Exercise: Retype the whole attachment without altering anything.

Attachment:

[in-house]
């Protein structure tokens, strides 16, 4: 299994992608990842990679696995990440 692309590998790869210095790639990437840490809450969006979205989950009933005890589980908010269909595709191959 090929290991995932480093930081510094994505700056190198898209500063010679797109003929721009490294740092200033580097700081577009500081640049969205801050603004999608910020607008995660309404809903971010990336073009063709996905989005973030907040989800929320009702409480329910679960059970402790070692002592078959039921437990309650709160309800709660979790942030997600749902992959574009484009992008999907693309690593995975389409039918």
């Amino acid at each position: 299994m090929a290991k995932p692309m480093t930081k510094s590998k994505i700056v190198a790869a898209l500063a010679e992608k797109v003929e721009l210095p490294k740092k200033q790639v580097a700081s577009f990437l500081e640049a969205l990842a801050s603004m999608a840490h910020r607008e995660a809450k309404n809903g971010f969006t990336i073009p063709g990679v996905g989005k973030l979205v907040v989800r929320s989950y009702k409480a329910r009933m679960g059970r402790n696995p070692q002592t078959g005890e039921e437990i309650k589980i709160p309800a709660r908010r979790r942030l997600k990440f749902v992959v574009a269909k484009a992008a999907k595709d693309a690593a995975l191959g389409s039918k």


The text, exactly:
[in-house]
């Protein structure tokens, strides 16, 4: 299994992608990842990679696995990440 692309590998790869210095790639990437840490809450969006979205989950009933005890589980908010269909595709191959 090929290991995932480093930081510094994505700056190198898209500063010679797109003929721009490294740092200033580097700081577009500081640049969205801050603004999608910020607008995660309404809903971010990336073009063709996905989005973030907040989800929320009702409480329910679960059970402790070692002592078959039921437990309650709160309800709660979790942030997600749902992959574009484009992008999907693309690593995975389409039918």
């Amino acid at each position: 299994m090929a290991k995932p692309m480093t930081k510094s590998k994505i700056v190198a790869a898209l500063a010679e992608k797109v003929e721009l210095p490294k740092k200033q790639v580097a700081s577009f990437l500081e640049a969205l990842a801050s603004m999608a840490h910020r607008e995660a809450k309404n809903g971010f969006t990336i073009p063709g990679v996905g989005k973030l979205v907040v989800r929320s989950y009702k409480a329910r009933m679960g059970r402790n696995p070692q002592t078959g005890e039921e437990i309650k589980i709160p309800a709660r908010r979790r942030l997600k990440f749902v992959v574009a269909k484009a992008a999907k595709d693309a690593a995975l191959g389409s039918k």